Views from the Hills by R. E. Stevens, GENESIS II (The Second Beginning) E-Mail

Searching for New Opportunities - Packaging

In my mind there are three types of market opportunities:  tweaking, evolutionary and revolutionary.  Tweaking is where we play around with improving minor features.  An evolutionary change is where we approach existing consumer problems and improve the state of the art.  A revolutionary change is one that results in a paradigm shift in the category.

In the Packaging arena, the tweaking are those little "tie-breakers" that in themselves are not purchase motivators.  They seldom result in a change of brand usage.  However, they are the most frequent changes seen in the market today.

Evolutionary changes are those that are NEED-based.  Actually, I lump needs/wants/desires into this one category.  These changes are a result of problems or dissatisfaction with a brand or category.  These changes frequently result in brand switching

Revolutionary changes are those that come along once in a blue moon.  They are usually the result of technology break-throughs.  They usually encompass product changes that the consumer would never articulate.  They are things they would never dream possible or relate to the brand category.

I believe that it is impractical to specifically search for packaging opportunities.  It would be too short sighted.  Packaging in itself is not strictly a commodity, it is more a TOOL.  People do not usually purchase the package, they purchase what is in the package except in very rare occasions.  We should not look at packaging as an OPPORTUNITY.  Rather it should be viewed as a TOOL to solving needs, which are OPPORTUNITIES.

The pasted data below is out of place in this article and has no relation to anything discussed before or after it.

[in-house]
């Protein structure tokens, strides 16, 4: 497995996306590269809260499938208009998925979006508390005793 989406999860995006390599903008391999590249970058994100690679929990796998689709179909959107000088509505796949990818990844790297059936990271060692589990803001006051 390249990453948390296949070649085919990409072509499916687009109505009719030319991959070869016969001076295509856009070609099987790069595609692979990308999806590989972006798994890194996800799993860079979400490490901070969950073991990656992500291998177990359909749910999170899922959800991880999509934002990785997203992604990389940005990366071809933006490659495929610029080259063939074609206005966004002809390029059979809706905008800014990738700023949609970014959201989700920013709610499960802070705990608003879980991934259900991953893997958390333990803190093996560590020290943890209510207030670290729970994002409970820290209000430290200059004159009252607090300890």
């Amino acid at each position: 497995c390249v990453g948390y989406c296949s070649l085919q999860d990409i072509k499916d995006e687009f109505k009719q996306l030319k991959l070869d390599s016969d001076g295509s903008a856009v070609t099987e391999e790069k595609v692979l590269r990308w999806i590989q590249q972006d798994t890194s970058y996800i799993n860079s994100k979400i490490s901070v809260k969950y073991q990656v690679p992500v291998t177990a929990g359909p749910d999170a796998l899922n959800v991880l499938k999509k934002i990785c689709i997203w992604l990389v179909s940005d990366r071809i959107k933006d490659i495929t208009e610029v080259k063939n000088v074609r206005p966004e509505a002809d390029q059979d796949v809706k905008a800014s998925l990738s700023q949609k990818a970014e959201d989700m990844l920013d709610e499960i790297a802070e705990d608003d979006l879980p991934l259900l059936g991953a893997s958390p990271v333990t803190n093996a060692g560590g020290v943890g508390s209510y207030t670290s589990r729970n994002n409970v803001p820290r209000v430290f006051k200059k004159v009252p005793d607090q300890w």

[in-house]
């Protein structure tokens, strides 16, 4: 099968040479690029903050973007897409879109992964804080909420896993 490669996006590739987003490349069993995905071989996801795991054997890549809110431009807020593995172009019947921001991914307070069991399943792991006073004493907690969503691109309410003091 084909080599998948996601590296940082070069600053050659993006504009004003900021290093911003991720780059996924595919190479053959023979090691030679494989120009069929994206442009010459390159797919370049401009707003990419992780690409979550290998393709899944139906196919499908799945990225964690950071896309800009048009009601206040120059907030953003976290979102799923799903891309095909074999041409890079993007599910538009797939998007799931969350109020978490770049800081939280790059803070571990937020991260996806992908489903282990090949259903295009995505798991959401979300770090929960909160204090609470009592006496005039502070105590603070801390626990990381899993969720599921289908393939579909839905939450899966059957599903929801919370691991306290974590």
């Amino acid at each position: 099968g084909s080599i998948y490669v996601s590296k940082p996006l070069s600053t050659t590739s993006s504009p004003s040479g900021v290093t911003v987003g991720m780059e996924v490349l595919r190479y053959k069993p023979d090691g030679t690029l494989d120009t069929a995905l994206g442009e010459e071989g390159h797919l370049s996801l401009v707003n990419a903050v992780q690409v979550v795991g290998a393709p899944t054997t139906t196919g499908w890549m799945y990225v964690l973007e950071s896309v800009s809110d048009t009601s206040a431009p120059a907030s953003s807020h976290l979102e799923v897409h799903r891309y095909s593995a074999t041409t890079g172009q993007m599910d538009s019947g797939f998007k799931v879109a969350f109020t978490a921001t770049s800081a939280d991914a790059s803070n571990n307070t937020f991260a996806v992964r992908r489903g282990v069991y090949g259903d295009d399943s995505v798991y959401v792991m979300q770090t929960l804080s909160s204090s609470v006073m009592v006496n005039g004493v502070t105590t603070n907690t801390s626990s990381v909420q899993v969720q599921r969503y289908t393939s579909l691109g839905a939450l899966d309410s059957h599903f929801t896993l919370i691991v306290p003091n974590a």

For example, a NEED might be to have two-liter bottled drinks last longer after opening, that is, not to go flat.  While the object is to prevent the loss of carbonation, a packaging modification might be the solution.  Packaging is not the object, but it offers a solution to the need.

Focusing on Packaging as an Opportunity without a NEED would greatly limit our potential.  If we ask the consumer about potential packaging improvements, we will get packaging responses.  However, if we ask about needs, wants, desires, we open up the potential to uncover problems that may be solved through packaging.

I believe that it is important to keep in mind that without a NEED, any initiative is most likely doomed to failure.

Having said the above, what would I do if searching for packing opportunities?

I would not be putting funds behind the exploration of "Tweaking" initiatives.  I would just let them happen and then evaluate anything that comes up.

Revolutionary changes come about so infrequently that I would not address them directly.  I would put in a system that tracks technology break-throughs and competitive efforts around the world.

Almost all my efforts would be directed to Evolutionary changes through the learning and understanding of the needs/wants/desires/problems of the consumer and the customer as well as the corporate needs that can be addressed through packaging.

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